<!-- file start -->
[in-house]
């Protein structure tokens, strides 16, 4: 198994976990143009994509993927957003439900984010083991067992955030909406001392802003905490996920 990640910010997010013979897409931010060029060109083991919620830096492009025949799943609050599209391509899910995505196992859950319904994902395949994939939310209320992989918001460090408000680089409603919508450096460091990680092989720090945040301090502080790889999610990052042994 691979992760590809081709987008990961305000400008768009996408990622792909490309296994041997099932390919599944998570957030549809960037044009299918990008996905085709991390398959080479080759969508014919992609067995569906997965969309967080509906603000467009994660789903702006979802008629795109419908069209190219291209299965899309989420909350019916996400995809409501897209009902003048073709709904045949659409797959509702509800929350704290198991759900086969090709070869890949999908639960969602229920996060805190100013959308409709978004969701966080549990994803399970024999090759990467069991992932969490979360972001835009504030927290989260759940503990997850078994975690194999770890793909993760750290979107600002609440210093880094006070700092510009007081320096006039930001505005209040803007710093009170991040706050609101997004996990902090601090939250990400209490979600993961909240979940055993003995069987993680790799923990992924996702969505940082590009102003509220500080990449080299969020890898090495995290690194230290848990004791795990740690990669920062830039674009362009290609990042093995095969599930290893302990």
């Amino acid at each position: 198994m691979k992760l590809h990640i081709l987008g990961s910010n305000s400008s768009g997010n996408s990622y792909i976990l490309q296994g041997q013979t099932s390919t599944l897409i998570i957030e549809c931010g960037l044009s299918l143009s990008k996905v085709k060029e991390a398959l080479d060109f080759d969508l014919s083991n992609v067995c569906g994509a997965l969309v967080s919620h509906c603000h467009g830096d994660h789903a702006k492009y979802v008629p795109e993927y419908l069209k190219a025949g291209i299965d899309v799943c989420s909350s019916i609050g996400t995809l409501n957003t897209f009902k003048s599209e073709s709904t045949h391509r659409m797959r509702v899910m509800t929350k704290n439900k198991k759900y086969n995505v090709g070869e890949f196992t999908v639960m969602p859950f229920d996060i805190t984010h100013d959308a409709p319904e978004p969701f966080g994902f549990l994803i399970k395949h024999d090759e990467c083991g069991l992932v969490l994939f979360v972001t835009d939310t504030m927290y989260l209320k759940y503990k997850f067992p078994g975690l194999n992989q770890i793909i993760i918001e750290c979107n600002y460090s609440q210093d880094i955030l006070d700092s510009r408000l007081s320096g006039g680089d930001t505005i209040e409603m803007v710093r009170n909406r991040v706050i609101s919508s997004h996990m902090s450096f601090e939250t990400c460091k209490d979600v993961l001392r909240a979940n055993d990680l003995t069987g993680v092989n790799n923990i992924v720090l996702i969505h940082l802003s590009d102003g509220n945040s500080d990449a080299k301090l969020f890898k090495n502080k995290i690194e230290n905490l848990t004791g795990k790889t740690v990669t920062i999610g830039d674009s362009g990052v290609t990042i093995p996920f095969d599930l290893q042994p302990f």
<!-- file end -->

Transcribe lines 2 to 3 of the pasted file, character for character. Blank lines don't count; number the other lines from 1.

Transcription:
């Protein structure tokens, strides 16, 4: 198994976990143009994509993927957003439900984010083991067992955030909406001392802003905490996920 990640910010997010013979897409931010060029060109083991919620830096492009025949799943609050599209391509899910995505196992859950319904994902395949994939939310209320992989918001460090408000680089409603919508450096460091990680092989720090945040301090502080790889999610990052042994 691979992760590809081709987008990961305000400008768009996408990622792909490309296994041997099932390919599944998570957030549809960037044009299918990008996905085709991390398959080479080759969508014919992609067995569906997965969309967080509906603000467009994660789903702006979802008629795109419908069209190219291209299965899309989420909350019916996400995809409501897209009902003048073709709904045949659409797959509702509800929350704290198991759900086969090709070869890949999908639960969602229920996060805190100013959308409709978004969701966080549990994803399970024999090759990467069991992932969490979360972001835009504030927290989260759940503990997850078994975690194999770890793909993760750290979107600002609440210093880094006070700092510009007081320096006039930001505005209040803007710093009170991040706050609101997004996990902090601090939250990400209490979600993961909240979940055993003995069987993680790799923990992924996702969505940082590009102003509220500080990449080299969020890898090495995290690194230290848990004791795990740690990669920062830039674009362009290609990042093995095969599930290893302990």
């Amino acid at each position: 198994m691979k992760l590809h990640i081709l987008g990961s910010n305000s400008s768009g997010n996408s990622y792909i976990l490309q296994g041997q013979t099932s390919t599944l897409i998570i957030e549809c931010g960037l044009s299918l143009s990008k996905v085709k060029e991390a398959l080479d060109f080759d969508l014919s083991n992609v067995c569906g994509a997965l969309v967080s919620h509906c603000h467009g830096d994660h789903a702006k492009y979802v008629p795109e993927y419908l069209k190219a025949g291209i299965d899309v799943c989420s909350s019916i609050g996400t995809l409501n957003t897209f009902k003048s599209e073709s709904t045949h391509r659409m797959r509702v899910m509800t929350k704290n439900k198991k759900y086969n995505v090709g070869e890949f196992t999908v639960m969602p859950f229920d996060i805190t984010h100013d959308a409709p319904e978004p969701f966080g994902f549990l994803i399970k395949h024999d090759e990467c083991g069991l992932v969490l994939f979360v972001t835009d939310t504030m927290y989260l209320k759940y503990k997850f067992p078994g975690l194999n992989q770890i793909i993760i918001e750290c979107n600002y460090s609440q210093d880094i955030l006070d700092s510009r408000l007081s320096g006039g680089d930001t505005i209040e409603m803007v710093r009170n909406r991040v706050i609101s919508s997004h996990m902090s450096f601090e939250t990400c460091k209490d979600v993961l001392r909240a979940n055993d990680l003995t069987g993680v092989n790799n923990i992924v720090l996702i969505h940082l802003s590009d102003g509220n945040s500080d990449a080299k301090l969020f890898k090495n502080k995290i690194e230290n905490l848990t004791g795990k790889t740690v990669t920062i999610g830039d674009s362009g990052v290609t990042i093995p996920f095969d599930l290893q042994p302990f």